FIG. 1B illustrates the structure of another previously known HVMOS transistor 20, which is integrated with its low voltage counterparts on a same substrate for HV applications such as source driver of LCD monitors, among others. This prior art structure includes an N-extension region 21A on the source side and an N− extension region 21B on the drain side. The double-diffused drain and source region of this prior art structure reduce the peak electric field in the channel region, and in turn, can sustain higher Vd applied on the drain 24. Transistor 20 also includes a thick gate dielectric 25 which is about four to five times thicker than that of a low voltage MOS transistor (LVMOS), in order to sustain higher Vg applied on gate electrode 23. However, further HV applications push the supply voltages of current on-chip HVMOS devices to even higher limit, which demands improved on-breakdown voltages in existing on-chip HVMOS devices, due to increased electric field in the conducting channel.

Shown in FIG. 1C is a widely recognized structure of a low voltage short channel NMOS transistor 30, which reduces snapback breakdown near the drain 34 edge by forming a lightly doped N-section 35 of the drain (LDD) at the edge near the channel. The LDD region 35 between the channel and the N+ drain region 34 absorbs some of the voltage applied on the drain when the device is in operational mode and attenuates the electric field near the N+ drain edge to a value below the critical ionization field, which, in turn, reduces “hot carrier” injection into the gate oxide. However, as recognized by those skilled in the art, as MOS transistor channel spacing decreases, the peak electric field at the N+ drain edge increases significantly. Therefore, the LDD technique will reach its own limit where the peak electric field at the N+ drain edge exceeds the critical value and triggers the catastrophic avalanche breakdown.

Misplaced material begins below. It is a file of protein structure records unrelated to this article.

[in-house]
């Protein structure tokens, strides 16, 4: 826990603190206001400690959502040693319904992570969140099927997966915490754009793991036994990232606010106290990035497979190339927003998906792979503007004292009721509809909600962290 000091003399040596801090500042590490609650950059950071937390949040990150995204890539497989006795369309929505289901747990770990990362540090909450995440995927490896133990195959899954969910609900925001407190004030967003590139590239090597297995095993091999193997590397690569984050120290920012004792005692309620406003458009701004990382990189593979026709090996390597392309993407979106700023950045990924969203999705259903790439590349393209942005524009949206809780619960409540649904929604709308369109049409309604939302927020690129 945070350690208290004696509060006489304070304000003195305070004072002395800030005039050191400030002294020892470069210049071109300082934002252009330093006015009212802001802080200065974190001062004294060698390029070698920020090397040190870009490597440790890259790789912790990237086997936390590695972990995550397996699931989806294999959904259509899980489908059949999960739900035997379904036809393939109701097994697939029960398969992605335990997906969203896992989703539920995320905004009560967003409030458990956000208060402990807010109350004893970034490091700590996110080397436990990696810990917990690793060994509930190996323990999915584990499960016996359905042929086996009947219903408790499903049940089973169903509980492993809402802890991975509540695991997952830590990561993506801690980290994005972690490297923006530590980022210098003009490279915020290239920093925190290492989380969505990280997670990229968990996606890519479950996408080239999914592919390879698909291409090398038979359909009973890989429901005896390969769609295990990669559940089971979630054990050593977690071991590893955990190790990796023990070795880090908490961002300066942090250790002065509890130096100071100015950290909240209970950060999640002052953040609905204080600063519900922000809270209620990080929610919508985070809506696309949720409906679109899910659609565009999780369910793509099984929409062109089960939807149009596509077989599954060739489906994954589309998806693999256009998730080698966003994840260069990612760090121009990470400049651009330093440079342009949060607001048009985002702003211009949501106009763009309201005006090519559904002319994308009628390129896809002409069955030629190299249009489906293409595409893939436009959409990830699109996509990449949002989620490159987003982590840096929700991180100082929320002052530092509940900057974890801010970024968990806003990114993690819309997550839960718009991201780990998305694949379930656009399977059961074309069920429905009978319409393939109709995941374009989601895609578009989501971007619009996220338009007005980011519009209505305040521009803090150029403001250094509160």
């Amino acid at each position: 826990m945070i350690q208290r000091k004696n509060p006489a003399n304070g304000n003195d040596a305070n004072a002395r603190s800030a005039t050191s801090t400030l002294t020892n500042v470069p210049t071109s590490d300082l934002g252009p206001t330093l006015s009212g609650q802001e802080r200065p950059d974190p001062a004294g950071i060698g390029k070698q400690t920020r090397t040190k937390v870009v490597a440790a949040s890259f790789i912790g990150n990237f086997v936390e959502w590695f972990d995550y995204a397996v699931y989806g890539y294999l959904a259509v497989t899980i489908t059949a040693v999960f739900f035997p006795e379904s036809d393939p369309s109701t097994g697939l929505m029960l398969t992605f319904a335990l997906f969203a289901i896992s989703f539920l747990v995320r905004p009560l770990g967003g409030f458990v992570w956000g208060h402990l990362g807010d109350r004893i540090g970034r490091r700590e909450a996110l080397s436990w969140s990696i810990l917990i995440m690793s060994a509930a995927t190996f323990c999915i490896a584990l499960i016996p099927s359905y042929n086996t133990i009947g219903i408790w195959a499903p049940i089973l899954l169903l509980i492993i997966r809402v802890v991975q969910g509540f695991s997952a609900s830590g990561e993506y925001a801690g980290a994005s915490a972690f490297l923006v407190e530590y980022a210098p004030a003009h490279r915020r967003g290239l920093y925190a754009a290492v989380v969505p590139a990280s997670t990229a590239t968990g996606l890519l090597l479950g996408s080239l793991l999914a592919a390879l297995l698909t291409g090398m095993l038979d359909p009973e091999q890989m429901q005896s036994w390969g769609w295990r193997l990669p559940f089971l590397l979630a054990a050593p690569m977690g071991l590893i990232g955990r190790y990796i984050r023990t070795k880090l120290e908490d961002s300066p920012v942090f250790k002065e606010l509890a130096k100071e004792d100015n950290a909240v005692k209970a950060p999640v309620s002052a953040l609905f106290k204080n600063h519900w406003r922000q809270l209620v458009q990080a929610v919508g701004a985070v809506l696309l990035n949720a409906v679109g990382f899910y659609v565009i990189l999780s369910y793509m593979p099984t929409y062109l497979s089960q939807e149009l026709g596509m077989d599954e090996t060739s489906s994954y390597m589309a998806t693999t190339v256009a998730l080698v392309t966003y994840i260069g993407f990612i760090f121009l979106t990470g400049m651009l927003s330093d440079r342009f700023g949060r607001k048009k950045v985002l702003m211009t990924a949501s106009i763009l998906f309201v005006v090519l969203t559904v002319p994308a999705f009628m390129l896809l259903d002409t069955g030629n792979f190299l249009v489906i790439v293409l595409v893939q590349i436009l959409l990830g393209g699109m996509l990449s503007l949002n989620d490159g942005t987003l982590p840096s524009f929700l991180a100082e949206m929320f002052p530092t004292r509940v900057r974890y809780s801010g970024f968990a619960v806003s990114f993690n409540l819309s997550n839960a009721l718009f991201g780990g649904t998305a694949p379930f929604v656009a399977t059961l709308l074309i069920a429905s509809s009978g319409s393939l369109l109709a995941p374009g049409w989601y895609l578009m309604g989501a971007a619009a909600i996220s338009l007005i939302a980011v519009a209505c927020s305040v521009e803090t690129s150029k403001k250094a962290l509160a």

In view of these and other problems in the prior efforts to reduce the on-breakdown and suppress the on-breakdown effects, there is a need for improved or new MOS transistor structures, which improve on-breakdown voltage and reduce “hot-carrier” degradation, and methods of fabricating the same, in order to cope with the continuing scaling down of device dimensions.

SUMMARY OF THE INVENTION

These and other problems are generally solved or circumvented, and technical advantages are generally achieved, by preferred embodiments of the present invention which provide a MOS transistor formed on a semiconductor substrate of a first conductivity type with a plug region of first conductivity type formed in the drain extension region of second conductivity type (in the case of an HVMOS transistor) or in the lightly doped drain (LDD) region of second conductivity type (in the case of a LVMOS transistor).

In accordance with a preferred embodiment of the present invention, an HVMOS transistor comprises a substrate of first conductivity type, a source region and a drain region of second conductivity type, a gate dielectric layer, a gate layer, a field oxide region and a lightly doped plug region of first conductivity type. The drain region comprises a relatively lightly doped region contiguous with a relatively heavily doped region. The lightly doped plug region comprises a portion extending into the substrate and is surrounded by the lightly doped drain region and contiguous with the heavily doped drain region. An advantage of the preferred embodiment is that carriers in the conducing channel must bypass the non-conductive plug region in order to reach heavily doped drain contact region. When a voltage is applied on the drain contact, the increased conductive path in accordance with the preferred embodiments will result in weaker peak electric field near the drain contact region, which in turn, leads to higher on-breakdown voltage when the transistor is under the same operating condition of a prior art HVMOS transistor. This inventive principle applies to both HVMOS and LVMOS transistors.

The inventive principle also applies to MOS transistor formed in a semiconductor layer atop an insulating material layer, in a so-called silicon-on-insulator (SOI) wafer configuration.